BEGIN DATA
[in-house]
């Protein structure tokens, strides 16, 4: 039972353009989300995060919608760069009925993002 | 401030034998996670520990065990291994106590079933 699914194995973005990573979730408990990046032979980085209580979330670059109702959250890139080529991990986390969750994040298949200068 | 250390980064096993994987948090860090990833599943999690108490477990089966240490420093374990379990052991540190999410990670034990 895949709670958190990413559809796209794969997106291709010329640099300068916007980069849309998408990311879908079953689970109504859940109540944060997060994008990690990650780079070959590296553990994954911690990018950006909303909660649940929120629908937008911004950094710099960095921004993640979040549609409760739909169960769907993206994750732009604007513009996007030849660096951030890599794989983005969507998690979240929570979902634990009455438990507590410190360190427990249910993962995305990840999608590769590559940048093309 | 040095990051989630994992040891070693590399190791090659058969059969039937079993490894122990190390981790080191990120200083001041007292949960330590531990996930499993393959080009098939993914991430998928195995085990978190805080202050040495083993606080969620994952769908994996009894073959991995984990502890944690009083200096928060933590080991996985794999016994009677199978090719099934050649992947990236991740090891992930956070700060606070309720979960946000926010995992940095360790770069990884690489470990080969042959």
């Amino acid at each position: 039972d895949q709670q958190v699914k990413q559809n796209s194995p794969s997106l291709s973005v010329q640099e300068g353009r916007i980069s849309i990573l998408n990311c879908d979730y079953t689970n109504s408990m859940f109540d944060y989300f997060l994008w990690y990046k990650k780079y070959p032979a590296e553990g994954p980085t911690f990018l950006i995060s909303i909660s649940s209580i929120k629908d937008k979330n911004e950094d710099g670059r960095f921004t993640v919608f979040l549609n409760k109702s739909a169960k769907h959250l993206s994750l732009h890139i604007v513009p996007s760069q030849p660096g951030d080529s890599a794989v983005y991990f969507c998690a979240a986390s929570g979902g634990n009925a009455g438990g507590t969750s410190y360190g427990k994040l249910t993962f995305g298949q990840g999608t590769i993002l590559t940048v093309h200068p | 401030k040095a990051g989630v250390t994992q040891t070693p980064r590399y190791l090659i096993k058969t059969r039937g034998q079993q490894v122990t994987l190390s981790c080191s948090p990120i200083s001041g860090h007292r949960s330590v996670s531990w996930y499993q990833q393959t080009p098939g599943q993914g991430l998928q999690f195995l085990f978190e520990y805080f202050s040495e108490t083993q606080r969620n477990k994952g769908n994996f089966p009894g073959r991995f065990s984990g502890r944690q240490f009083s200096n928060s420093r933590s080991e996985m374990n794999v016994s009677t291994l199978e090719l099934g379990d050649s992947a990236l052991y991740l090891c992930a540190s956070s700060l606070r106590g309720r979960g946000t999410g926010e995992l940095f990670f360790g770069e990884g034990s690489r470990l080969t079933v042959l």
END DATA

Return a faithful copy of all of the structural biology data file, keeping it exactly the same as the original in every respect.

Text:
[in-house]
């Protein structure tokens, strides 16, 4: 039972353009989300995060919608760069009925993002 | 401030034998996670520990065990291994106590079933 699914194995973005990573979730408990990046032979980085209580979330670059109702959250890139080529991990986390969750994040298949200068 | 250390980064096993994987948090860090990833599943999690108490477990089966240490420093374990379990052991540190999410990670034990 895949709670958190990413559809796209794969997106291709010329640099300068916007980069849309998408990311879908079953689970109504859940109540944060997060994008990690990650780079070959590296553990994954911690990018950006909303909660649940929120629908937008911004950094710099960095921004993640979040549609409760739909169960769907993206994750732009604007513009996007030849660096951030890599794989983005969507998690979240929570979902634990009455438990507590410190360190427990249910993962995305990840999608590769590559940048093309 | 040095990051989630994992040891070693590399190791090659058969059969039937079993490894122990190390981790080191990120200083001041007292949960330590531990996930499993393959080009098939993914991430998928195995085990978190805080202050040495083993606080969620994952769908994996009894073959991995984990502890944690009083200096928060933590080991996985794999016994009677199978090719099934050649992947990236991740090891992930956070700060606070309720979960946000926010995992940095360790770069990884690489470990080969042959």
């Amino acid at each position: 039972d895949q709670q958190v699914k990413q559809n796209s194995p794969s997106l291709s973005v010329q640099e300068g353009r916007i980069s849309i990573l998408n990311c879908d979730y079953t689970n109504s408990m859940f109540d944060y989300f997060l994008w990690y990046k990650k780079y070959p032979a590296e553990g994954p980085t911690f990018l950006i995060s909303i909660s649940s209580i929120k629908d937008k979330n911004e950094d710099g670059r960095f921004t993640v919608f979040l549609n409760k109702s739909a169960k769907h959250l993206s994750l732009h890139i604007v513009p996007s760069q030849p660096g951030d080529s890599a794989v983005y991990f969507c998690a979240a986390s929570g979902g634990n009925a009455g438990g507590t969750s410190y360190g427990k994040l249910t993962f995305g298949q990840g999608t590769i993002l590559t940048v093309h200068p | 401030k040095a990051g989630v250390t994992q040891t070693p980064r590399y190791l090659i096993k058969t059969r039937g034998q079993q490894v122990t994987l190390s981790c080191s948090p990120i200083s001041g860090h007292r949960s330590v996670s531990w996930y499993q990833q393959t080009p098939g599943q993914g991430l998928q999690f195995l085990f978190e520990y805080f202050s040495e108490t083993q606080r969620n477990k994952g769908n994996f089966p009894g073959r991995f065990s984990g502890r944690q240490f009083s200096n928060s420093r933590s080991e996985m374990n794999v016994s009677t291994l199978e090719l099934g379990d050649s992947a990236l052991y991740l090891c992930a540190s956070s700060l606070r106590g309720r979960g946000t999410g926010e995992l940095f990670f360790g770069e990884g034990s690489r470990l080969t079933v042959l």